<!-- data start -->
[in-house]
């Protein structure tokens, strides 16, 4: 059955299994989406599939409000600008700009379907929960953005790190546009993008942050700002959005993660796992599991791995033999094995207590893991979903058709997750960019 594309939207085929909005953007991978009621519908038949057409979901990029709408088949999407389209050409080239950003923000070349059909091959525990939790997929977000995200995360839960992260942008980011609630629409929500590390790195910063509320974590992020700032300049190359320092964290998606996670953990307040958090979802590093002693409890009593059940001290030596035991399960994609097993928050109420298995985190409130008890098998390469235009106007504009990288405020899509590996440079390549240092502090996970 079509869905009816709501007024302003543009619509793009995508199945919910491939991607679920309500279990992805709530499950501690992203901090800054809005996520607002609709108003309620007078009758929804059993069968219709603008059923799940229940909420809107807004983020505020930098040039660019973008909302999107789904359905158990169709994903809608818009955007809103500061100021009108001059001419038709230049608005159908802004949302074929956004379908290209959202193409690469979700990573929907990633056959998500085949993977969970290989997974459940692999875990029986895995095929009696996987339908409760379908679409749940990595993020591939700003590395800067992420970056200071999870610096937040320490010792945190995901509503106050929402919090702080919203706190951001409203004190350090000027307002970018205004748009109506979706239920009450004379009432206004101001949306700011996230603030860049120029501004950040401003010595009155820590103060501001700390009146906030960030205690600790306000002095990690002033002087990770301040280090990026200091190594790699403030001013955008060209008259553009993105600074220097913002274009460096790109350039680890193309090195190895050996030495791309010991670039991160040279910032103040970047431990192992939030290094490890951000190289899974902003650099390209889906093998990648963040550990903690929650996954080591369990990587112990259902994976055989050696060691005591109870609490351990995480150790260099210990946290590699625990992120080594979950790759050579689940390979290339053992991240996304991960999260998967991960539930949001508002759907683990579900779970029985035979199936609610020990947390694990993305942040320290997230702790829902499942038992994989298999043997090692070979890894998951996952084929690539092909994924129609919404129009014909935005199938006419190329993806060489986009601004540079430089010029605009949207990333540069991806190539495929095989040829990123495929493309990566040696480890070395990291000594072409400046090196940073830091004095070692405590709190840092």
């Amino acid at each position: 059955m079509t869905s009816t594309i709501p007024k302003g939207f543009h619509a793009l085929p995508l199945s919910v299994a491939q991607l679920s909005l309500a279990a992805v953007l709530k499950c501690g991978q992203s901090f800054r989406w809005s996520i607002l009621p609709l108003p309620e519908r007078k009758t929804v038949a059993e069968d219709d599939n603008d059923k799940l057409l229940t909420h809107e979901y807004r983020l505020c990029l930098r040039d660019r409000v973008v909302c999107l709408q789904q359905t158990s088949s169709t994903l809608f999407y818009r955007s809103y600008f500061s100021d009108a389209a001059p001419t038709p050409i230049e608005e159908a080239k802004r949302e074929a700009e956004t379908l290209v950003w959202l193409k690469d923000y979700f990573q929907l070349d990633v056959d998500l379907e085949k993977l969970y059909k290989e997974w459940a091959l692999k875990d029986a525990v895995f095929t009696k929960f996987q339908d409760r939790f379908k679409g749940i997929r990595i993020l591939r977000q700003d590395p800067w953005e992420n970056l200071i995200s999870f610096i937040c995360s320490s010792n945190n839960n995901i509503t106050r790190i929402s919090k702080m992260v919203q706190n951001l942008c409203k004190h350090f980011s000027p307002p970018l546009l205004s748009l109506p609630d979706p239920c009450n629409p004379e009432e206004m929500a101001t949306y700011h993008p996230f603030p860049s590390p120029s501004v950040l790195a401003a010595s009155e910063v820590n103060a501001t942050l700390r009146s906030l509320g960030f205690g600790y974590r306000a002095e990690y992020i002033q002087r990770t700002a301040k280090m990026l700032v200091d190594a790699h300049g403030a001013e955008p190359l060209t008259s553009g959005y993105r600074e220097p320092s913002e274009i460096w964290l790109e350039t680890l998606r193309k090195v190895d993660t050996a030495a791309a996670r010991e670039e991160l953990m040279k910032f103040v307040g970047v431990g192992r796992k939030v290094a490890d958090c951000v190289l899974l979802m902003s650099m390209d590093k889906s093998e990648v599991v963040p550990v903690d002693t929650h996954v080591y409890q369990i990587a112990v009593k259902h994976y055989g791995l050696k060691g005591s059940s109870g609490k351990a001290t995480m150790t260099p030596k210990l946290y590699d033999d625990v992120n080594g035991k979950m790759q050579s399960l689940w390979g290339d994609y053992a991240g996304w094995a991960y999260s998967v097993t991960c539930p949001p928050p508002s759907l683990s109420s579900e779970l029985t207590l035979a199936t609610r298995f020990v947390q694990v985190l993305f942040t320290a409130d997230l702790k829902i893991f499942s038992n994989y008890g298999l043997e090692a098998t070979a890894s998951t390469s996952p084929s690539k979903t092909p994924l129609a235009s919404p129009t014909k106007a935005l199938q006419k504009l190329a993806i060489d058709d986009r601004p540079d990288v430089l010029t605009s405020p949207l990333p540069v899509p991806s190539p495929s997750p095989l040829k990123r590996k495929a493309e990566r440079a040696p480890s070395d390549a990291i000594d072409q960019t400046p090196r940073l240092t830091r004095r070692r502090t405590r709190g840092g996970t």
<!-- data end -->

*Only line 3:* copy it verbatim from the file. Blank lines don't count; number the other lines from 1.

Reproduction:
């Amino acid at each position: 059955m079509t869905s009816t594309i709501p007024k302003g939207f543009h619509a793009l085929p995508l199945s919910v299994a491939q991607l679920s909005l309500a279990a992805v953007l709530k499950c501690g991978q992203s901090f800054r989406w809005s996520i607002l009621p609709l108003p309620e519908r007078k009758t929804v038949a059993e069968d219709d599939n603008d059923k799940l057409l229940t909420h809107e979901y807004r983020l505020c990029l930098r040039d660019r409000v973008v909302c999107l709408q789904q359905t158990s088949s169709t994903l809608f999407y818009r955007s809103y600008f500061s100021d009108a389209a001059p001419t038709p050409i230049e608005e159908a080239k802004r949302e074929a700009e956004t379908l290209v950003w959202l193409k690469d923000y979700f990573q929907l070349d990633v056959d998500l379907e085949k993977l969970y059909k290989e997974w459940a091959l692999k875990d029986a525990v895995f095929t009696k929960f996987q339908d409760r939790f379908k679409g749940i997929r990595i993020l591939r977000q700003d590395p800067w953005e992420n970056l200071i995200s999870f610096i937040c995360s320490s010792n945190n839960n995901i509503t106050r790190i929402s919090k702080m992260v919203q706190n951001l942008c409203k004190h350090f980011s000027p307002p970018l546009l205004s748009l109506p609630d979706p239920c009450n629409p004379e009432e206004m929500a101001t949306y700011h993008p996230f603030p860049s590390p120029s501004v950040l790195a401003a010595s009155e910063v820590n103060a501001t942050l700390r009146s906030l509320g960030f205690g600790y974590r306000a002095e990690y992020i002033q002087r990770t700002a301040k280090m990026l700032v200091d190594a790699h300049g403030a001013e955008p190359l060209t008259s553009g959005y993105r600074e220097p320092s913002e274009i460096w964290l790109e350039t680890l998606r193309k090195v190895d993660t050996a030495a791309a996670r010991e670039e991160l953990m040279k910032f103040v307040g970047v431990g192992r796992k939030v290094a490890d958090c951000v190289l899974l979802m902003s650099m390209d590093k889906s093998e990648v599991v963040p550990v903690d002693t929650h996954v080591y409890q369990i990587a112990v009593k259902h994976y055989g791995l050696k060691g005591s059940s109870g609490k351990a001290t995480m150790t260099p030596k210990l946290y590699d033999d625990v992120n080594g035991k979950m790759q050579s399960l689940w390979g290339d994609y053992a991240g996304w094995a991960y999260s998967v097993t991960c539930p949001p928050p508002s759907l683990s109420s579900e779970l029985t207590l035979a199936t609610r298995f020990v947390q694990v985190l993305f942040t320290a409130d997230l702790k829902i893991f499942s038992n994989y008890g298999l043997e090692a098998t070979a890894s998951t390469s996952p084929s690539k979903t092909p994924l129609a235009s919404p129009t014909k106007a935005l199938q006419k504009l190329a993806i060489d058709d986009r601004p540079d990288v430089l010029t605009s405020p949207l990333p540069v899509p991806s190539p495929s997750p095989l040829k990123r590996k495929a493309e990566r440079a040696p480890s070395d390549a990291i000594d072409q960019t400046p090196r940073l240092t830091r004095r070692r502090t405590r709190g840092g996970t």